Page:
Rémi Cousin

2019 profile

Head sommelier – Le Gavroche

Originally from France, Rémi Cousin had intended to become a chef. After a stint in the kitchen of the George V in Paris he decided instead to join Le Meurice as a trainee sommelier, and after tasting a Château D’Yquem 1988, his career path was set. Cousin moved to the UK in 2004 to join Hotel du Vin in York and in Bristol, before moving to Heston Blumenthal’s three-Michelin-starred The Fat Duck as the restaurant’s assistant sommelier in 2008.

He remained there for eight years, during which time he won the Chaîne des Rôtisseurs’ National Young Sommelier of the Year competition in 2011. He later went on to represent the UK at the International Young Rôtisseurs Sommelier of the Year competition in Athens, where he was runner-up. Cousin joined Michel Roux Jr’s Michelin-starred Le Gavroche as head sommelier in 2016, and now manages a list of 2,500 bins, of which all but 100 hail from France.

That said, during his tenure, he has doubled the number of Australian wines offered at the restaurant, including Tapanappa’s Whalebone Vineyard. He also takes pride in stocking formats and vintages that are only available from Le Gavroche. Also on the list is Chapel Down’s Kit’s Coty 2015 Chardonnay (£84) which Michel Roux Jr recently convinced his uncle, the three-Michelin-starred chef Michel Roux Senior, was a bottle of Burgundy worth thousands of pounds.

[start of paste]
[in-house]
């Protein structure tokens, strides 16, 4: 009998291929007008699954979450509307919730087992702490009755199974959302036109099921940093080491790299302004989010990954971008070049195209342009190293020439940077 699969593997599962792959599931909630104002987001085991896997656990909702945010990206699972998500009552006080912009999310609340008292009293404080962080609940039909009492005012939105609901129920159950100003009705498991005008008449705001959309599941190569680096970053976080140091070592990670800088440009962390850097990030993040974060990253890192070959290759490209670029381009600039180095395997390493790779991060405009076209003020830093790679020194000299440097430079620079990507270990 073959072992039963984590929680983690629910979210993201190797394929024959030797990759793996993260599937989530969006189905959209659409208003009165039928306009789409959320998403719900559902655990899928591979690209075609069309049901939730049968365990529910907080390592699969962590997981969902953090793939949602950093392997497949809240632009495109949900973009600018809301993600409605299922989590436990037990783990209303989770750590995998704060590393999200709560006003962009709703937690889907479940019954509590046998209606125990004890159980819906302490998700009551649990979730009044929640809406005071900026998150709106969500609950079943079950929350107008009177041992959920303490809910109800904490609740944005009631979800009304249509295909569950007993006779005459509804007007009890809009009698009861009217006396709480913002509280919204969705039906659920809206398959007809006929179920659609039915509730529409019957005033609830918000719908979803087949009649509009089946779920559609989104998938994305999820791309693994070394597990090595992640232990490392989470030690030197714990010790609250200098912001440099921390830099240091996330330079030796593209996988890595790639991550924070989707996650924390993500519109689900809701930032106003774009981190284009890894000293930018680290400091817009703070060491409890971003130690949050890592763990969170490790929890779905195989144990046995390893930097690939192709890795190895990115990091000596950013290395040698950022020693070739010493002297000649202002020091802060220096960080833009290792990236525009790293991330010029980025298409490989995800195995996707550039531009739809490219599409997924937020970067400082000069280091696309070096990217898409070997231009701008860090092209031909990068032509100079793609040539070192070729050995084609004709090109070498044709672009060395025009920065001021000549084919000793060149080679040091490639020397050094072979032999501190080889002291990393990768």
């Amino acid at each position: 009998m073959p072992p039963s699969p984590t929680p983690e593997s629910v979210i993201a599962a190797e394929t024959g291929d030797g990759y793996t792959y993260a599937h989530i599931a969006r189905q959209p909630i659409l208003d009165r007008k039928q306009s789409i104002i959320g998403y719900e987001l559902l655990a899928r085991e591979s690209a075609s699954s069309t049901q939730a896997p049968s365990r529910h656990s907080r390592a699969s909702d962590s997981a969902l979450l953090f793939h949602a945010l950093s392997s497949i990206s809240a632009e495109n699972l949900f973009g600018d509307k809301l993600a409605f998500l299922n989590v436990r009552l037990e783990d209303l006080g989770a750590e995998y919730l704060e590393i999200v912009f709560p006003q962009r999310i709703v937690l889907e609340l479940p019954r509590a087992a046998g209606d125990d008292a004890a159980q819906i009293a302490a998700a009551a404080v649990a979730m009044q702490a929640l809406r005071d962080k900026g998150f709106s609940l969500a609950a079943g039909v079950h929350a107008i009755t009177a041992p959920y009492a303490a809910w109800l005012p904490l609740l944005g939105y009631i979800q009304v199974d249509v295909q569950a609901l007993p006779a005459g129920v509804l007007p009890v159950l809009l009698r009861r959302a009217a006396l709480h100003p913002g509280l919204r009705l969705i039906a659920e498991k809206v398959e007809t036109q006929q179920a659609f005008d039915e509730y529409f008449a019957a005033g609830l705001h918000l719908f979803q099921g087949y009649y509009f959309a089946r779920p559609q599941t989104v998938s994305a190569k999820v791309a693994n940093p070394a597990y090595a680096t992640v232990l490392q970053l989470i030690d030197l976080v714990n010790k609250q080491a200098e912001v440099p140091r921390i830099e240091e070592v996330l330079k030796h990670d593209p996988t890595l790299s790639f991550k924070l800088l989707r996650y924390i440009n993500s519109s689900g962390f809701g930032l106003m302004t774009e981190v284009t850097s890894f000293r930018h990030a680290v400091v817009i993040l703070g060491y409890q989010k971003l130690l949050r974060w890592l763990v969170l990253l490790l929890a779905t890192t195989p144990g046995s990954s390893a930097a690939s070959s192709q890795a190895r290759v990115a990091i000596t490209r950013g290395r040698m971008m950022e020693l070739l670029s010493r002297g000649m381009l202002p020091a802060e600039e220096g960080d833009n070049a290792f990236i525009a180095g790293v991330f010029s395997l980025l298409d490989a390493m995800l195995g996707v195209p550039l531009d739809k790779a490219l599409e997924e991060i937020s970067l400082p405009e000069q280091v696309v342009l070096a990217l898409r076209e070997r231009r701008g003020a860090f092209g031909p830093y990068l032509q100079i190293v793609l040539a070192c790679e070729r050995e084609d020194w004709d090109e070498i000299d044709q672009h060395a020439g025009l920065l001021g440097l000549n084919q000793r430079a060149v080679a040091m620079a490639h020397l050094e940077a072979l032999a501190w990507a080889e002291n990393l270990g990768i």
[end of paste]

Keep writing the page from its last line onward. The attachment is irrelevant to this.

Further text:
Cousin holds the advanced sommelier certificate from the Court of Master Sommeliers, and is preparing for the Master Sommelier diploma. He jokes that if he could give his younger self one piece of advice, it would have been to pass his Master Sommelier exam before having children. Among his favourite food-and-wine pairings Cousin lists: Stilton and Cognac VSOP; sticky-toffee pudding with PX; and poularde vin jaune et morilles with Vin Jaune.

While he’s now switched to the world of wine, Cousin can name many figures that have inspired him in the field of gastronomy. “When I was 10 it was the chef Bernard Loiseau. I dreamed of being like him; inventive, innovative and always smiling even when work gets difficult. Then it was sommelier Eric Beaumard; his list of achievements could inspire anyone. Then it was Christian Pechoutre, my former sommelier teacher who became a Meilleurs Ouvriers de France (MOF) sommelier at 40. I’m also inspired by a lot of chefs. Heston Blumenthal has a great vision and has taught me to question everything.”


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